Today, I am pleased to introduce and launch the “K-12 Cyber Incident Map.” It is a visualization of cybersecurity-related incidents reported about U.S. K-12 public schools and districts from 2016 to the present. Painstakingly assembled from public reports, it was created to begin to build a data-based awareness of the scope and variety of digital security and privacy threats facing K-12 public schools and districts, as well as to shed a light on the need for uniform standards for disclosing cyber incidents affecting schools, students, and educators.
These days, fingerprint scanners and cameras are regular parts of school life—on the ceilings watching students walk, and on their laptops analyzing their facial expressions. While surveillance tools could yield benefits for safety, performance development and security, they also raise thorny security and privacy issues.
This is fine.
I’d hazard that most anyone who has worked in the education and technology arena for any length of time has had to navigate conflict of interest issues. Leading a national non-profit in the field as I did, I faced perhaps more than a typical share. Two news stories this week have turned my attention (again) to the issue of conflict of interest in education, technology, and public policy.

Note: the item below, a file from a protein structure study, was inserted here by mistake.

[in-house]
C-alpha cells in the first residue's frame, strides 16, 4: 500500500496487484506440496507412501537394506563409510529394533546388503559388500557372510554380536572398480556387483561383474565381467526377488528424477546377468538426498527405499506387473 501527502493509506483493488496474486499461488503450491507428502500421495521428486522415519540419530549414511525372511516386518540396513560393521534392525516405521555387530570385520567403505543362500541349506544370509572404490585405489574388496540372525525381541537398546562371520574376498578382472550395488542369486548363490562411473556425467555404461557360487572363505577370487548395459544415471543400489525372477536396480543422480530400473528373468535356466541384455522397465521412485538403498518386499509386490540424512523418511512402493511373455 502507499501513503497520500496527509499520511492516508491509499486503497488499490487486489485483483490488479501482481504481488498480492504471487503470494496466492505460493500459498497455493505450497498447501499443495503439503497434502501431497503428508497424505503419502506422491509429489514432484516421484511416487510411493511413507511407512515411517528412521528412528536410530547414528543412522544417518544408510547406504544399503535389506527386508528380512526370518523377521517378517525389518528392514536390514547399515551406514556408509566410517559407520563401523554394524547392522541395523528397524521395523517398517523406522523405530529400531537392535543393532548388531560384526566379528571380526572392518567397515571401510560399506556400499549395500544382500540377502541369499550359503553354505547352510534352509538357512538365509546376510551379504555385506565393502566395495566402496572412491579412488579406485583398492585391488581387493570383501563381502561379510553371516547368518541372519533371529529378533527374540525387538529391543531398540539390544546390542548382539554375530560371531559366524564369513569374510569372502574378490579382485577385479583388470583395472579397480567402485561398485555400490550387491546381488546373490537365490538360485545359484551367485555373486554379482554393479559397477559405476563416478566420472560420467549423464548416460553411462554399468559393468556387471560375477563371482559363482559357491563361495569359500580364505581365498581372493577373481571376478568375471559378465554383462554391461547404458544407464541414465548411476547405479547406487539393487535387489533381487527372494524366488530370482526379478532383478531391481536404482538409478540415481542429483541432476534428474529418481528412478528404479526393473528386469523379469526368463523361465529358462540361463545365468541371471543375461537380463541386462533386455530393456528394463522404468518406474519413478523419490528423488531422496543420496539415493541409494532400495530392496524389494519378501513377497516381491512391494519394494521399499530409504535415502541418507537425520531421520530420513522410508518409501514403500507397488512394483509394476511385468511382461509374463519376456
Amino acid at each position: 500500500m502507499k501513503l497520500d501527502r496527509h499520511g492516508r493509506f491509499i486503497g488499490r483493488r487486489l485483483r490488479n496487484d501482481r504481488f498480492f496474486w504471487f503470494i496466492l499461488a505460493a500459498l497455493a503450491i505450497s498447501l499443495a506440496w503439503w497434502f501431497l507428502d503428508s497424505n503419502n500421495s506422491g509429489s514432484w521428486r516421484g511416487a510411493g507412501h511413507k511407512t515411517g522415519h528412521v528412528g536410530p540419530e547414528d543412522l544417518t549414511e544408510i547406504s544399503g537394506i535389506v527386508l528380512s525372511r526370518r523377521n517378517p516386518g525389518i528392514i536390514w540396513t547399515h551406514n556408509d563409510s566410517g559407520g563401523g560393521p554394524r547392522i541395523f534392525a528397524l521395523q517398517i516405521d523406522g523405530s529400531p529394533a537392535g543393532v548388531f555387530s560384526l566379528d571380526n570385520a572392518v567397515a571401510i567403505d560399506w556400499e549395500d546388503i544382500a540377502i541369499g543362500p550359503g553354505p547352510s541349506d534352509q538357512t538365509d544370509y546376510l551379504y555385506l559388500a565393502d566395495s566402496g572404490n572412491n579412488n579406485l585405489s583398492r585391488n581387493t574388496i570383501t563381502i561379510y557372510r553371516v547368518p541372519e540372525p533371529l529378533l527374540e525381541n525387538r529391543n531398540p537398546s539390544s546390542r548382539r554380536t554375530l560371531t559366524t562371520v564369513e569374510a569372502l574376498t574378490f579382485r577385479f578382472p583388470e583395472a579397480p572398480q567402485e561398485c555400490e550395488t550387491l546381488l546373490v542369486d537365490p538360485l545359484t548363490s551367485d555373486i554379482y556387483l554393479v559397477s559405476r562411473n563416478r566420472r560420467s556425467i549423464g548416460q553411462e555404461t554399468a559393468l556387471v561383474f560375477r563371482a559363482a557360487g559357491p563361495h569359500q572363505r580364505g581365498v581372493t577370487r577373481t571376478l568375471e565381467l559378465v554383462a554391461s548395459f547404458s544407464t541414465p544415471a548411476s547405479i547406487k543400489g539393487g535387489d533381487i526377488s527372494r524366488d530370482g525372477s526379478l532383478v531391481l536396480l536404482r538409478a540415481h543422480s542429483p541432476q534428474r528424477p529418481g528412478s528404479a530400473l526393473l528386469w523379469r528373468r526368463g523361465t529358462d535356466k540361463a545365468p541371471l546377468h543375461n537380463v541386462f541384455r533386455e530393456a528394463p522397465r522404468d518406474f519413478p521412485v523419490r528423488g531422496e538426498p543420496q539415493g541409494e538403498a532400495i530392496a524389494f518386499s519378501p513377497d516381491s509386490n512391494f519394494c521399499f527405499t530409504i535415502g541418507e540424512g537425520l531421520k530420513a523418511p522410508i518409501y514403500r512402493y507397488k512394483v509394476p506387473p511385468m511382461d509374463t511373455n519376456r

The increasingly common practice of public school teachers affiliating with edtech companies deserves greater scrutiny. On social media many educators proudly tout their corporate affiliations as proof of their digital learning expertise, much like NASCAR drivers wear corporate patches on their uniforms. I don’t know where we should draw the line on conflict of interest policies here, but I am convinced it is past due time to revisit those policies for a digital age.